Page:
Kymeta Suiting Up Aurum Armored Vehicles With Ultra-Secure Satellite CommunicationsIt only makes sense that a vehicle designed to keep its contents secure would also use the most secure communications […]
It only makes sense that a vehicle designed to keep its contents secure would also use the most secure communications systems available. Satellite antenna company Kymeta, whose mTenna has no moving parts and uses software to aim the beam that communicates with the satellite in the sky, is hoping to fill that role. Their antenna is housed in a 70cm flat-panel that can be mounted on or integrated with a vehicle’s roof to achieve broadband-speed Internet access from anywhere in the world. Kymeta announced that it is partnering with Aurum Security to offer its solid-state satellite antenna for broadband Internet connectivity on its armored vehicles.
Originally designed for cruise ships and yachts (Kymeta demonstrated the mTenna at the 2016 Monaco Yacht Show), mTenna’s have the capacity to connect an entire village, says Tom Freeman, Kymeta’s senior vice president of land mobile. They’re capable of transmitting terabytes of data and support cloud computing, which are essential to enabling autonomous vehicles to communicate with infrastructure and other vehicles.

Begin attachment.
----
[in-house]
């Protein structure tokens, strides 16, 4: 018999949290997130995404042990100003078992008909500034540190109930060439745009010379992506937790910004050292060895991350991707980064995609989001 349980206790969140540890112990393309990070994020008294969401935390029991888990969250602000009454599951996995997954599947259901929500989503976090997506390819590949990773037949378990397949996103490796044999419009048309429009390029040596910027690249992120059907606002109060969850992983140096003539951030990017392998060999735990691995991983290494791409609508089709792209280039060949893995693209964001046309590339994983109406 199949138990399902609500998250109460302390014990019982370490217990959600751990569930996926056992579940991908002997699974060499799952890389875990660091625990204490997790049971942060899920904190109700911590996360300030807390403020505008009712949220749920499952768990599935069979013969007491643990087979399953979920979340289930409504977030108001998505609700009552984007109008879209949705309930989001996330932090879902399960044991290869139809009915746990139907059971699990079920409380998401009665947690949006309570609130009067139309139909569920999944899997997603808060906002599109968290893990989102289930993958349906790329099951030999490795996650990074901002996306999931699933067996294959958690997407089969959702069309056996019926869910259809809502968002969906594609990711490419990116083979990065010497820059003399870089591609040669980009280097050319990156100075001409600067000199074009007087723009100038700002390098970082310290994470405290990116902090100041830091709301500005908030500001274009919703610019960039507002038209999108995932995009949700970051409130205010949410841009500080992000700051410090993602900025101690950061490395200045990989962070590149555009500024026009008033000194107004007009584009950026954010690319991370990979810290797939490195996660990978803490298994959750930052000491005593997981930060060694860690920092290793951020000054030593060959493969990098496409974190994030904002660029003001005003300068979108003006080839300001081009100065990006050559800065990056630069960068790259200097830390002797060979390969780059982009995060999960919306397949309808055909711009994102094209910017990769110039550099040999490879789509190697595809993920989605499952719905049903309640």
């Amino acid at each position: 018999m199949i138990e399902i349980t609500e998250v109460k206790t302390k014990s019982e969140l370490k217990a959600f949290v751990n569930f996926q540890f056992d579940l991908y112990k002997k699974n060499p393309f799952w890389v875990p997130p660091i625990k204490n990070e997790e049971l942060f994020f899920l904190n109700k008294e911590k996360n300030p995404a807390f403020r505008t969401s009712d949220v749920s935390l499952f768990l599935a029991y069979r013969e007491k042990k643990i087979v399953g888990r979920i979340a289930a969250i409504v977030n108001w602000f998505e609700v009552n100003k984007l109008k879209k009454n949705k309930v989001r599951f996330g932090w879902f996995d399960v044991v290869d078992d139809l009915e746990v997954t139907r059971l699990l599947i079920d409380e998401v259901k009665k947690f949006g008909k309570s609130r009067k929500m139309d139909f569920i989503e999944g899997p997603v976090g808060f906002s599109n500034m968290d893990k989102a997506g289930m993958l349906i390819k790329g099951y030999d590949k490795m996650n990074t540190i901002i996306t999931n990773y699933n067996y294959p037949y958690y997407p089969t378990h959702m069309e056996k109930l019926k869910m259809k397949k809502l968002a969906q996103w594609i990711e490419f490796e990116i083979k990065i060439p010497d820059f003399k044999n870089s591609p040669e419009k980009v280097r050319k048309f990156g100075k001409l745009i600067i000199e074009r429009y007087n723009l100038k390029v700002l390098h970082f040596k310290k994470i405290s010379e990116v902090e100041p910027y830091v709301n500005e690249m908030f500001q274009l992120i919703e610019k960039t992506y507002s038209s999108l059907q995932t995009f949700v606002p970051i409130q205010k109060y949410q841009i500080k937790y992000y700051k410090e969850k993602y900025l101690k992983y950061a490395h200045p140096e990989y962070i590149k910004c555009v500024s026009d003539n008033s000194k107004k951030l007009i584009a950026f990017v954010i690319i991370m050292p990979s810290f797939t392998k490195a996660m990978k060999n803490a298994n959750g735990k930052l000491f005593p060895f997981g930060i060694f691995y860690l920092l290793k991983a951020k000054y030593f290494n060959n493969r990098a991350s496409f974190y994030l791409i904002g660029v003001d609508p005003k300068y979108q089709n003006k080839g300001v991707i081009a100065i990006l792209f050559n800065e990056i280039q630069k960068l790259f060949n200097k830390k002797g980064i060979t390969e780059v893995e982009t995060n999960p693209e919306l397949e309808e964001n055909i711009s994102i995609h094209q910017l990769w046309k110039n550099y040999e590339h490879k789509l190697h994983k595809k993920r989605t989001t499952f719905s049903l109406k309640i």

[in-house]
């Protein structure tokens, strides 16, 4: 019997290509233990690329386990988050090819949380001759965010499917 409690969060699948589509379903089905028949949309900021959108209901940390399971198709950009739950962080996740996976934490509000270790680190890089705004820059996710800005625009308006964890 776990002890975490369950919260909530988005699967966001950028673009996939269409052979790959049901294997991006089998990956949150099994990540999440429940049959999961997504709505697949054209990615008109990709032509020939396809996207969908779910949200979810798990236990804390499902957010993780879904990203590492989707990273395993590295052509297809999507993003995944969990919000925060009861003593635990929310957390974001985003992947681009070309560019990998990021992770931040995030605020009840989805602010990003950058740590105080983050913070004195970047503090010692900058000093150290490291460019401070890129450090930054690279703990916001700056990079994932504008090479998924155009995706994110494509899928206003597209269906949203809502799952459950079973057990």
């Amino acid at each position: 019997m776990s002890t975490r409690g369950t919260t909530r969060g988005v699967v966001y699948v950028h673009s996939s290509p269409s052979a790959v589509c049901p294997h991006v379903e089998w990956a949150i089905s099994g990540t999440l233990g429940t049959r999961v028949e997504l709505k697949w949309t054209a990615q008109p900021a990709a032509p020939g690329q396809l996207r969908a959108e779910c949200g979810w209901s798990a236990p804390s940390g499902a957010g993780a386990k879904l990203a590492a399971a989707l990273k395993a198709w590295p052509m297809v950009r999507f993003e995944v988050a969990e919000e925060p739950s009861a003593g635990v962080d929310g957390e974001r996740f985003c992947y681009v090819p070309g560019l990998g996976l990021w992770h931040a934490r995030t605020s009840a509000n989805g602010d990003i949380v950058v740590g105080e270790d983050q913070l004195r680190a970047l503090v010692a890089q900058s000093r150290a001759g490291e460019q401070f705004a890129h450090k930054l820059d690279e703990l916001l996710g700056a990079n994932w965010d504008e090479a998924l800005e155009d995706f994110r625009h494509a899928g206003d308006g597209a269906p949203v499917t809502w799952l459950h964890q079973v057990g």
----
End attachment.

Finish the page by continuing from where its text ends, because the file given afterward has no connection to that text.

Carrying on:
Freeman didn’t give speed specifications, but he says that satellite broadband is the backhaul to 5G, and that the only system that can scale to the zettabyte (approximately 1 billion terabytes) is based in space. Rather than speed, the main problem is availability and reliability.
A significant advantage to a vehicle equipped with Kymeta’s antenna is that it will have always-on Internet access anywhere in the world, as long as it can see the sky.
“5G will never solve dead zones,” Freeman said to The Drive, adding that you can drive out to Death Valley and hold video conferences.
Security is another benefit that makes this next generation of technology so appealing to automotive manufacturers, especially ones that sell armored vehicles to high profile individuals, such as royalty, and defense departments.
Read more at The Drive